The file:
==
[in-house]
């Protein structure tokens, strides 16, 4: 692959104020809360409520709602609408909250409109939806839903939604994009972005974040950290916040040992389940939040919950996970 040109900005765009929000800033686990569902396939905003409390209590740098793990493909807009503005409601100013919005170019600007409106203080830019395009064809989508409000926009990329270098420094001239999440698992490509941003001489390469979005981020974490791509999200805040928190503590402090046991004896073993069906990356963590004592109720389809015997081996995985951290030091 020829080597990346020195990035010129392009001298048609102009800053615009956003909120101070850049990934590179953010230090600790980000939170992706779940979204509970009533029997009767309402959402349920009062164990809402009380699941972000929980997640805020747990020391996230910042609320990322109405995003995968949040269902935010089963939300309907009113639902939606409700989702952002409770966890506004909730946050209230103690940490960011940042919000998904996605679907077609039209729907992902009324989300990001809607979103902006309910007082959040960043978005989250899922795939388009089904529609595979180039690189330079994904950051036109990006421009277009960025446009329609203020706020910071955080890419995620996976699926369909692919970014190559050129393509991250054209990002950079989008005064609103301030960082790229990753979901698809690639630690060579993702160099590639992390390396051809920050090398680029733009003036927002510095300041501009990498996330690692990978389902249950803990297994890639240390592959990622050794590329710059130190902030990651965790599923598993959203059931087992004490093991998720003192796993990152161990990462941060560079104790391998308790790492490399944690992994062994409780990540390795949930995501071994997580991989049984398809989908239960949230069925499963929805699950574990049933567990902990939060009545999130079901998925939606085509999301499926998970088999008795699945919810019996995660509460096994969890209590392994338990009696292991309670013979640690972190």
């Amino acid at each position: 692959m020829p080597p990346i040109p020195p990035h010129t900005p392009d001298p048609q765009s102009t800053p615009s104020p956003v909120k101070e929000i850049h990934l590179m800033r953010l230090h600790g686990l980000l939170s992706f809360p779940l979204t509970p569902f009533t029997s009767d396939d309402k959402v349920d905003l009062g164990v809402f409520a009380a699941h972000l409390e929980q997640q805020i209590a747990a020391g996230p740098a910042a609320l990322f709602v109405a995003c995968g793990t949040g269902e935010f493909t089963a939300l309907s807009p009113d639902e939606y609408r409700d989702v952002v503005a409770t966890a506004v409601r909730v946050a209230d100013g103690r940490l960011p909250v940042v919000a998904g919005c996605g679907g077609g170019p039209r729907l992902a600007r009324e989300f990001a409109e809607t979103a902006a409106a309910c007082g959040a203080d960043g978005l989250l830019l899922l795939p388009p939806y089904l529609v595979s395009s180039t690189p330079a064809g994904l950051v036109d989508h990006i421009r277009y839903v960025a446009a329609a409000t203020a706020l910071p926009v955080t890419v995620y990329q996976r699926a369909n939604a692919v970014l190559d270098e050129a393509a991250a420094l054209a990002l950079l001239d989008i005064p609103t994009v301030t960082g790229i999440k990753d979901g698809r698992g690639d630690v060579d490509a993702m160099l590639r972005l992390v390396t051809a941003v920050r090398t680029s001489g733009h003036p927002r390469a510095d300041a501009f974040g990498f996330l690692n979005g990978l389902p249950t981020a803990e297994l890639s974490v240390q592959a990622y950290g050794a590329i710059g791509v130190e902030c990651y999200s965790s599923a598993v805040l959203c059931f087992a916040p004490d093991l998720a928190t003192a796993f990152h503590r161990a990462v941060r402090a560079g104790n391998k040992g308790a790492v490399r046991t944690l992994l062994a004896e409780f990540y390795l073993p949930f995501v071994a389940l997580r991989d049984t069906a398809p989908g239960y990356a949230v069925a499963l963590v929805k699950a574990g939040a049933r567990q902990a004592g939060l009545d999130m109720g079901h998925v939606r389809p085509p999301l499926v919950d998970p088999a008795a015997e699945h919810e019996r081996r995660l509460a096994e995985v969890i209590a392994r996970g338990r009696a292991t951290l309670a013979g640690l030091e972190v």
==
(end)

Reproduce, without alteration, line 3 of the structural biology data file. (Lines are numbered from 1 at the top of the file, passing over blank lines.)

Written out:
């Amino acid at each position: 692959m020829p080597p990346i040109p020195p990035h010129t900005p392009d001298p048609q765009s102009t800053p615009s104020p956003v909120k101070e929000i850049h990934l590179m800033r953010l230090h600790g686990l980000l939170s992706f809360p779940l979204t509970p569902f009533t029997s009767d396939d309402k959402v349920d905003l009062g164990v809402f409520a009380a699941h972000l409390e929980q997640q805020i209590a747990a020391g996230p740098a910042a609320l990322f709602v109405a995003c995968g793990t949040g269902e935010f493909t089963a939300l309907s807009p009113d639902e939606y609408r409700d989702v952002v503005a409770t966890a506004v409601r909730v946050a209230d100013g103690r940490l960011p909250v940042v919000a998904g919005c996605g679907g077609g170019p039209r729907l992902a600007r009324e989300f990001a409109e809607t979103a902006a409106a309910c007082g959040a203080d960043g978005l989250l830019l899922l795939p388009p939806y089904l529609v595979s395009s180039t690189p330079a064809g994904l950051v036109d989508h990006i421009r277009y839903v960025a446009a329609a409000t203020a706020l910071p926009v955080t890419v995620y990329q996976r699926a369909n939604a692919v970014l190559d270098e050129a393509a991250a420094l054209a990002l950079l001239d989008i005064p609103t994009v301030t960082g790229i999440k990753d979901g698809r698992g690639d630690v060579d490509a993702m160099l590639r972005l992390v390396t051809a941003v920050r090398t680029s001489g733009h003036p927002r390469a510095d300041a501009f974040g990498f996330l690692n979005g990978l389902p249950t981020a803990e297994l890639s974490v240390q592959a990622y950290g050794a590329i710059g791509v130190e902030c990651y999200s965790s599923a598993v805040l959203c059931f087992a916040p004490d093991l998720a928190t003192a796993f990152h503590r161990a990462v941060r402090a560079g104790n391998k040992g308790a790492v490399r046991t944690l992994l062994a004896e409780f990540y390795l073993p949930f995501v071994a389940l997580r991989d049984t069906a398809p989908g239960y990356a949230v069925a499963l963590v929805k699950a574990g939040a049933r567990q902990a004592g939060l009545d999130m109720g079901h998925v939606r389809p085509p999301l499926v919950d998970p088999a008795a015997e699945h919810e019996r081996r995660l509460a096994e995985v969890i209590a392994r996970g338990r009696a292991t951290l309670a013979g640690l030091e972190v």